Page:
As the Giants prepare for the 2019 season the question arises as to when the transition to new rookie quarterback, Daniel Jones, will occur. It got me thinking about Eli Manning and other great Giant quarterbacks. I came up with a query on pro football reference to pull out some of the great quarterbacks that may or may not be recognized in the general population. The career query I used is
Yds/Pass Att >= 6.8 and
Passing Yds/Game >= 120 and
Passing TD % >= 4.3 and
Win % > 50%
Games Started >= 15
The above query yields ten quarterbacks for only the 2018 season:
When applied to career statistics since 1920 the query without the Win percentage yielded 96 quarterbacks. Applying a > 50% win percentage narrowed the list to 63 quarterbacks. I removed Bobby Hebert as while he met the criteria for his career he did not meet it on any one team. I added in Super Bowl quarterbacks that did not meet the career criteria but did meet the criteria on one team. They were Jim Plunkett, Jeff Hostetler and Jim McMahon. The final list has 65 unique quarterbacks and seven of those met the criteria on two teams for a total of 72 team instances.
Forty-four of the sixty-five quarterbacks played in a Super Bowl or championship game comprising 68% of the list. Only seven Super Bowl quarterbacks did not make the list. They were as follows with the reason:
Joe Namath – Win %
Doug Williams – Win %
Troy Aikman – TD % (3.5)
John Elway – TD % (4.1)
Trent Dilfer – TD%, Win %
Brad Johnson – TD% (4.0)
Joe Flacco – Yd/Att (6.7), TD % (3.7)
The breakdown of quarterbacks on the list by teams are
|4 with 0||NYJ||BAL||TEN||JAX|
|7 with 1||ARI||ATL||BUF||CHI||DET||NOR||TAM|
|9 with 2||CAR||CIN||DEN||HTX||KAN||MIA||NWE||SEA||WAS|
|6 with 3||IND||GNB||MIN||PIT||SDG||SFO|
|2 with 4||NYG||CLE|
|3 with 5||DAL||RAM||RAI|
|1 with 6||PHI|
Here are the four Giants quarterbacks that met the criteria and are arguably the best Giants quarterbacks in Giant history. it expands on a key achievement or attribute of each quarterback.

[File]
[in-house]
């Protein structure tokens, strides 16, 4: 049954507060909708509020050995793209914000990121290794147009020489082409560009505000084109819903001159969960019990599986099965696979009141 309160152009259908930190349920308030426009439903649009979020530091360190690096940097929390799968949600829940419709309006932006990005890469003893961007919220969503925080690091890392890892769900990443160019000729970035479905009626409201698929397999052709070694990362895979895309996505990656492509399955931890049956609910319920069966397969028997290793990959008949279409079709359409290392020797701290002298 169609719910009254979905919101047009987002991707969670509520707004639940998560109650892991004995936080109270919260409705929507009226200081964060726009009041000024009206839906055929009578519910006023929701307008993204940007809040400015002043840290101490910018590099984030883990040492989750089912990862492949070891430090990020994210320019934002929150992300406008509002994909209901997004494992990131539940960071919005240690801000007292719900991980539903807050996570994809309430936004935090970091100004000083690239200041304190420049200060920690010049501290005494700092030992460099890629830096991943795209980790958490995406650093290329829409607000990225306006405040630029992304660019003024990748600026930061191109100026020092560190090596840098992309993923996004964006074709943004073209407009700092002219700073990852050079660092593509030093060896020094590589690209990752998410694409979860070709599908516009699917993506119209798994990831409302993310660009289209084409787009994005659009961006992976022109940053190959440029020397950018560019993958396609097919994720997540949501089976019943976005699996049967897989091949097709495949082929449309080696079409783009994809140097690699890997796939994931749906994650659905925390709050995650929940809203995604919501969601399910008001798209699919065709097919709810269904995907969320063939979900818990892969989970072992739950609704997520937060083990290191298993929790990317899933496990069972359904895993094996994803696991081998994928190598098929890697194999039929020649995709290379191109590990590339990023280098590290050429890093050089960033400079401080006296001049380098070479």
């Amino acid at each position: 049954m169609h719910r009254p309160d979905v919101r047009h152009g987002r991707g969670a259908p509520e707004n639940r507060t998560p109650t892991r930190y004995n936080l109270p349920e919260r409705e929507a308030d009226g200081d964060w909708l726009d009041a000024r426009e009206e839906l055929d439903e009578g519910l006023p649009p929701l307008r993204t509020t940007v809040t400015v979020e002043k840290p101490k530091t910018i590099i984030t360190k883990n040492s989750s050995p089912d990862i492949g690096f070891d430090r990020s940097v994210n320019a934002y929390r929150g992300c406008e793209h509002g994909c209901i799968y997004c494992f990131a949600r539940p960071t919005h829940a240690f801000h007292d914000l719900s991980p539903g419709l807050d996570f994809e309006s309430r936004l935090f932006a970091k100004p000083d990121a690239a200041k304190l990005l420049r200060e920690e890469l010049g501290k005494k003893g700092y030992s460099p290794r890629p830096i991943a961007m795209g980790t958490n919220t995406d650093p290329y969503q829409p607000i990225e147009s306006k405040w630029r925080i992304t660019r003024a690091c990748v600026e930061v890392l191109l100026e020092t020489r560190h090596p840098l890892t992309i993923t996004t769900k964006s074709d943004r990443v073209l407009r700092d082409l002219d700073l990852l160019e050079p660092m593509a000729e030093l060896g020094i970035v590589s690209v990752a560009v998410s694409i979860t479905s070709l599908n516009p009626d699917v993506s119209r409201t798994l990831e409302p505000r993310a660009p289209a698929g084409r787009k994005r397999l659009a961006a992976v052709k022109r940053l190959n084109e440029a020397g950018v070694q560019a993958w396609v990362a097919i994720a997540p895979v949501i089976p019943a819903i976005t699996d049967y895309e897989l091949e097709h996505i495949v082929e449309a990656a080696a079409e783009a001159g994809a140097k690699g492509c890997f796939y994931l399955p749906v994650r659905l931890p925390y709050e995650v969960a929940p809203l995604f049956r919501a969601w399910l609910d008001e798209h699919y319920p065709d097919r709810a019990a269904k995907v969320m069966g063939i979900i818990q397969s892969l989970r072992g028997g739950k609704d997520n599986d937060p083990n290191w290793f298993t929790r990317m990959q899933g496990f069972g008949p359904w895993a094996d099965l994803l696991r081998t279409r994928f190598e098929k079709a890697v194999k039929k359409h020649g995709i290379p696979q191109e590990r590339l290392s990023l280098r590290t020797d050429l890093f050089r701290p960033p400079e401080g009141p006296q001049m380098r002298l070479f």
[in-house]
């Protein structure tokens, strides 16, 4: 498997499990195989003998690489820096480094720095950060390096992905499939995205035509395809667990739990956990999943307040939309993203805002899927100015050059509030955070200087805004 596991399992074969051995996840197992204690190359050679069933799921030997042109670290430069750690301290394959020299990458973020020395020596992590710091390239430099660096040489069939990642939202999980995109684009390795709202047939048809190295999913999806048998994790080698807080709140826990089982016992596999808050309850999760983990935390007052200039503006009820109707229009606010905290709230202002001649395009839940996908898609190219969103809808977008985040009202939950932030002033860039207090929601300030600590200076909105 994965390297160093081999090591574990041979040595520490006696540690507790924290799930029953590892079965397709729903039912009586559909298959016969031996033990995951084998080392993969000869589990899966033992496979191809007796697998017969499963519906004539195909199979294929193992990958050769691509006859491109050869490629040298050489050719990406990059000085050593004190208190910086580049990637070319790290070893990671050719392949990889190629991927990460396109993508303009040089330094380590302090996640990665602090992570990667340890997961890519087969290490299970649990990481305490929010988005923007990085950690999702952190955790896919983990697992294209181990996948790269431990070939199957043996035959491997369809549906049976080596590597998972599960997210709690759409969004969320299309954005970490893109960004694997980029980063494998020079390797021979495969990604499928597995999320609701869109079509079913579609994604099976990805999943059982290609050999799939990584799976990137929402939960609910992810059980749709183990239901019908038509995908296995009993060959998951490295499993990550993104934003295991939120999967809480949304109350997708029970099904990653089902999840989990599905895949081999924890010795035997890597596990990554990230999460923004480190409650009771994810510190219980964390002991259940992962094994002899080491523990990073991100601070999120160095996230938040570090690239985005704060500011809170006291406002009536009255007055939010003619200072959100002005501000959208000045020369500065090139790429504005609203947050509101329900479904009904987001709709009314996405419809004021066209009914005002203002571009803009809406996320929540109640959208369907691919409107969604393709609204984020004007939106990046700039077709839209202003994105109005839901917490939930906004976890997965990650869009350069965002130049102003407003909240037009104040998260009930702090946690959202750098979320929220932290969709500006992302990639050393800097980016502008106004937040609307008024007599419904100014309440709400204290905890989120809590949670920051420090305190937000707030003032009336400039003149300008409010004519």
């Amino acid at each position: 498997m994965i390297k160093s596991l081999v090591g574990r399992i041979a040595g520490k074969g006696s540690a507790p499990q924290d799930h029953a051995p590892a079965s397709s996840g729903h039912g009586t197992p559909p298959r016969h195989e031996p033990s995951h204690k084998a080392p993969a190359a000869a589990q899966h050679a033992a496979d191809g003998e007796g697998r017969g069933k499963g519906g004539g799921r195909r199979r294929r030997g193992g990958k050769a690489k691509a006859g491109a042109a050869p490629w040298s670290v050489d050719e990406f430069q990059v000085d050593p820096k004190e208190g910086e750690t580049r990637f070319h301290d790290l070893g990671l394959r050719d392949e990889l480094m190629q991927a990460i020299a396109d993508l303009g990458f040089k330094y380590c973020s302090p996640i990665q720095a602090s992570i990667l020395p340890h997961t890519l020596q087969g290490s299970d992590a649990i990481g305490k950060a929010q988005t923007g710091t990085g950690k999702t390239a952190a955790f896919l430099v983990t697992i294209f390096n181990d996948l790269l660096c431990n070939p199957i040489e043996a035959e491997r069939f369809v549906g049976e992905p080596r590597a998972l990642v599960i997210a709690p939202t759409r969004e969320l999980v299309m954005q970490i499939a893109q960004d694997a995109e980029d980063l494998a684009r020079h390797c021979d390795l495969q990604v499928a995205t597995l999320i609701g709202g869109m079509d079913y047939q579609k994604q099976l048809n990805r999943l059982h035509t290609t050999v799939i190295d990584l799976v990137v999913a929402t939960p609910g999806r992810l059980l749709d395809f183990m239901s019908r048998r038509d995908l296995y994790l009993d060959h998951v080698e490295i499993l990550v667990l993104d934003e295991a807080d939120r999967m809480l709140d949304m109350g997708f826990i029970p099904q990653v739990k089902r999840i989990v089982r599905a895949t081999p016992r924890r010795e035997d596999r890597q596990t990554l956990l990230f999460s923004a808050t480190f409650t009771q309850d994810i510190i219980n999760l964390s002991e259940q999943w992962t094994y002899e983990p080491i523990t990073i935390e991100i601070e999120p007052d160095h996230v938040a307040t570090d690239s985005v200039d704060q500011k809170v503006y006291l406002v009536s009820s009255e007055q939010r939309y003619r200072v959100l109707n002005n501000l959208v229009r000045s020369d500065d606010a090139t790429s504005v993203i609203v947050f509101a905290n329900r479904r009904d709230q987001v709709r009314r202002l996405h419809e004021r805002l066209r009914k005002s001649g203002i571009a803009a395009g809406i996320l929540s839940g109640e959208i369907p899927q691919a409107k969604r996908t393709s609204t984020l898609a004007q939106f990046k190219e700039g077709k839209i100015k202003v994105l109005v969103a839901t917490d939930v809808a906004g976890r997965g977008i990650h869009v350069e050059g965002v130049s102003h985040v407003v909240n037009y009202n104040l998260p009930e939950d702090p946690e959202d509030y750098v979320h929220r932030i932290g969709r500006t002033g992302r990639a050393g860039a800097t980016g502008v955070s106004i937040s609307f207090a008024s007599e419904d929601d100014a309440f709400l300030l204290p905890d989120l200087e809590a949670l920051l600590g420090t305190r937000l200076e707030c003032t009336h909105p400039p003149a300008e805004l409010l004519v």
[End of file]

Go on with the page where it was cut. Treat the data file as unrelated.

Eli Manning – “Easy Eli”
Manning is eleventh in career 4th quarter comebacks with 27. He is ninth in career game winning drives with 37. Eli Manning is tie with Joe Montana for third in post-season game-winning drives with five. He is tie at third for post-season 4th quarter comebacks with four. These statistics are maintained since 1960.
Manning is cool and collected. Nothing seems to rattle him. He will take a beating and keeps fighting. That was how it was in their 2011 drive to a Super Bowl victory. In the NFC Championship game against the 49ers Eli Manning took a total beating. Manning took 18 hits, was knocked down 12 times and sacked six times. The game was tie at 17-17 after the fourth quarter and went to overtime. The Giants win on a field goal following a forced fumble on the 49ers punt return.
The next game, Super Bowl XLVI, the Giants were down 15-17 when they got the ball at their 12 yard line with 3:46 left to play. On the first play of the drive Manning completes a career perfect pass to Mario Manningham near the sideline for a 38 yard gain. Manning then went on to complete 4 of 5 passes for another 36 yards. Interspersed were two Ahmad Bradshaw runs for eight yards. The drive was capped off by a six yard touchdown run by Bradshaw which the Patriots allowed to get the ball back with 0:57 left to play. The Giants held the Patriots and orchestrated one of the greatest Super Bowl 4th quarter comebacks.
Relatively recently in the 2016 season Manning had six game winning drives which was third best in the league.
Precise , Accurate
Manning leads Giants quarterbacks in career completion percentage for quarterbacks with 300+ attempts. He has a career 60.3% completion percentage. Manning has a decent completion percentage on a high volume of career passing attempts. Of the 38 active quarterbacks with 300+ career passing attempts and a 60% or better completion percentage, Eli Manning is sixteenth in passing yards per game. Manning is fourth in Super Bowl completion percentage (75% in XLVI) and fourth in career Super Bowl completion percentage (66.2%). Eli’s last five seasons have a completion percentage above his career average and in 2018 Eli had a career high 66% completion percentage. That was good for 16th in the league. In December 2018 Manning was in the top ten for most throws 20+ yards downfield. He had the highest completion percentage for those throws on the list.